VW settles 10 U.S. state diesel claims for $157 million

Last Updated: November 30, 2018By Tags: , ,

Volkswagen AG is slowly moving from the scandal and closing the story by settling with the clients. New calculation is showing that the biggest automaker in the world will pay $157.45 million to settle environmental claims from 10 U.S. states over its excess diesel emissions.

The settlement, announced on Thursday, covers Connecticut, Delaware, Maine, Massachusetts, New York, Oregon, Pennsylvania, Rhode Island, Vermont and Washington, as well as some consumer claims. In 2016, the German automaker reached a $603 million agreement with 44 U.S. states.  In total, VW has agreed to spend up to $25 billion in the U.S. to address claims from owners, environmental regulators, states and dealers and to make buyback offers.

The settlement is significantly less than what the states had sought when they sued VW last year.

Washington state had said in 2016 it planned to impose $176 million in penalties related to state environmental claims, while other states said they could seek penalties totaling hundreds of millions of dollars. Volkswagen said the deal with 10 state attorneys general “avoids further prolonged and costly litigation as Volkswagen continues to work to earn back the trust of its customers, regulators and the public.”

Earlier this month, Volkswagen pleaded guilty in U.S. District Court in Detroit to fraud, obstruction of justice and falsifying statements as part of a $4.3 billion settlement reached with the U.S. Justice Department in January over the automaker’s diesel emissions scandal.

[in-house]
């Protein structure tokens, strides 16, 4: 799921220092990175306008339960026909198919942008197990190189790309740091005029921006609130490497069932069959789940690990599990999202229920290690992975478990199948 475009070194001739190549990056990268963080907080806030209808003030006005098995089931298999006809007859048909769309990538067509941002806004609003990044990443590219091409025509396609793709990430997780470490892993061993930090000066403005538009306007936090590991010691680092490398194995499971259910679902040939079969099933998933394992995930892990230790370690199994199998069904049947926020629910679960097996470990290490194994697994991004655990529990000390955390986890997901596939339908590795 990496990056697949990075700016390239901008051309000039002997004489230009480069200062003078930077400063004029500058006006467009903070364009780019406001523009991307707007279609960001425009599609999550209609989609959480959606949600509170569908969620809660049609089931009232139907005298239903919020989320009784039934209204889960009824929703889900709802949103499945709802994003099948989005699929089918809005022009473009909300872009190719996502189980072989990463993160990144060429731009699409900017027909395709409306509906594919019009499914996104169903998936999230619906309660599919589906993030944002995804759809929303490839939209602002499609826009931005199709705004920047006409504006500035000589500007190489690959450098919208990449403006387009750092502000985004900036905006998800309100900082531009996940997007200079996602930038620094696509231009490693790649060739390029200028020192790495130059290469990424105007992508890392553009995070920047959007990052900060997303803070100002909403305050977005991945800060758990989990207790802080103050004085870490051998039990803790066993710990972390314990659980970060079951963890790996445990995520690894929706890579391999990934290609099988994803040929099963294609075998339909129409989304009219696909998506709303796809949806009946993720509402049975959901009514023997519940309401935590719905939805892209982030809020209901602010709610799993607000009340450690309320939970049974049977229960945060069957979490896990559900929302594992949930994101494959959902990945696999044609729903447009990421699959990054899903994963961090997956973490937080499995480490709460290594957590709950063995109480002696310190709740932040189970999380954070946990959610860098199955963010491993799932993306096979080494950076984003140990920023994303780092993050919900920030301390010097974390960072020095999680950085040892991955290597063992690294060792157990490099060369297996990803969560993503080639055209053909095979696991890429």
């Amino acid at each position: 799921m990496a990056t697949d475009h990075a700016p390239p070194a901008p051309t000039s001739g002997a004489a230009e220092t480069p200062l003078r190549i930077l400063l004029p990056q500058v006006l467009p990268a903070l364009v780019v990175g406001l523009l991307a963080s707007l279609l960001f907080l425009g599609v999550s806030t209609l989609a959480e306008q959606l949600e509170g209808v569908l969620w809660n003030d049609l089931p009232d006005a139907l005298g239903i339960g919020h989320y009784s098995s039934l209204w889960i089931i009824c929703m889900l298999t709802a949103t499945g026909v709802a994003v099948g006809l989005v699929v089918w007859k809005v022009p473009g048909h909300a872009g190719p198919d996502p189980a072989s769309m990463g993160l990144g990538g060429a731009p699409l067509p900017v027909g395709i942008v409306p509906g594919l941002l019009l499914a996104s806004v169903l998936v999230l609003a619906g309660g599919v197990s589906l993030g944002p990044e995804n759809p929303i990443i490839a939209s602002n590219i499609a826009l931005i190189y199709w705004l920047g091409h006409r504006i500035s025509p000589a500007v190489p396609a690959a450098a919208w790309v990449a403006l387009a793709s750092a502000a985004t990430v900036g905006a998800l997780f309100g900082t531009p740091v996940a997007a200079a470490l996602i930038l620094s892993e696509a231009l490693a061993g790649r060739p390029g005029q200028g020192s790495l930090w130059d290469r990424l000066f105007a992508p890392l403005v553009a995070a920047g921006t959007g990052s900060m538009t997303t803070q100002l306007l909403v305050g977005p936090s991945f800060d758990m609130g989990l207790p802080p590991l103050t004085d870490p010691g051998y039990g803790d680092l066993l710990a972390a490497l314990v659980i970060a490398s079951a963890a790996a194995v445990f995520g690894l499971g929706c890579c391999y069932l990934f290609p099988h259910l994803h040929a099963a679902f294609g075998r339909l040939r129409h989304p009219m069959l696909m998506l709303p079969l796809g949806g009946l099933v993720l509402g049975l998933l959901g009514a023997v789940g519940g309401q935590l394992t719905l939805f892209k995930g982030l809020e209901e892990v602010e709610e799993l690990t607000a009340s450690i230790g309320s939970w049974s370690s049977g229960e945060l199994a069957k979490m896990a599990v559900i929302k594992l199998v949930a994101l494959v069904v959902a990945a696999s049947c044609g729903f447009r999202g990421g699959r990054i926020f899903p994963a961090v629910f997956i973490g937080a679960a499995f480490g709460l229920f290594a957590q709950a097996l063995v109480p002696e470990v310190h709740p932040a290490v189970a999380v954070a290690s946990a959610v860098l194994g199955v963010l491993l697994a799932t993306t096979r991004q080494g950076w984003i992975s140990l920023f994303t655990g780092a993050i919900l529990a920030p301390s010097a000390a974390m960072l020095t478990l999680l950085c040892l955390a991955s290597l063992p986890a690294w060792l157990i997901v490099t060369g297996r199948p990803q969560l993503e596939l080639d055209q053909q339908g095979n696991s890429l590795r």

Under the plea agreement, VW agreed to sweeping reforms, new audits and oversight by an independent monitor for three years after admitting to installing secret software in 580,000 U.S. vehicles. The software enabled it to beat emissions tests over a six-year period and emit up to 40 times the legally allowable level of pollution.

The September 2015 disclosure that VW intentionally cheated on emissions tests led to the ouster of its chief executive, damaged the company’s reputation around the world and prompted massive bills in what has become the costliest automotive industry scandal in history. VW still faces an ongoing criminal investigation in Germany.

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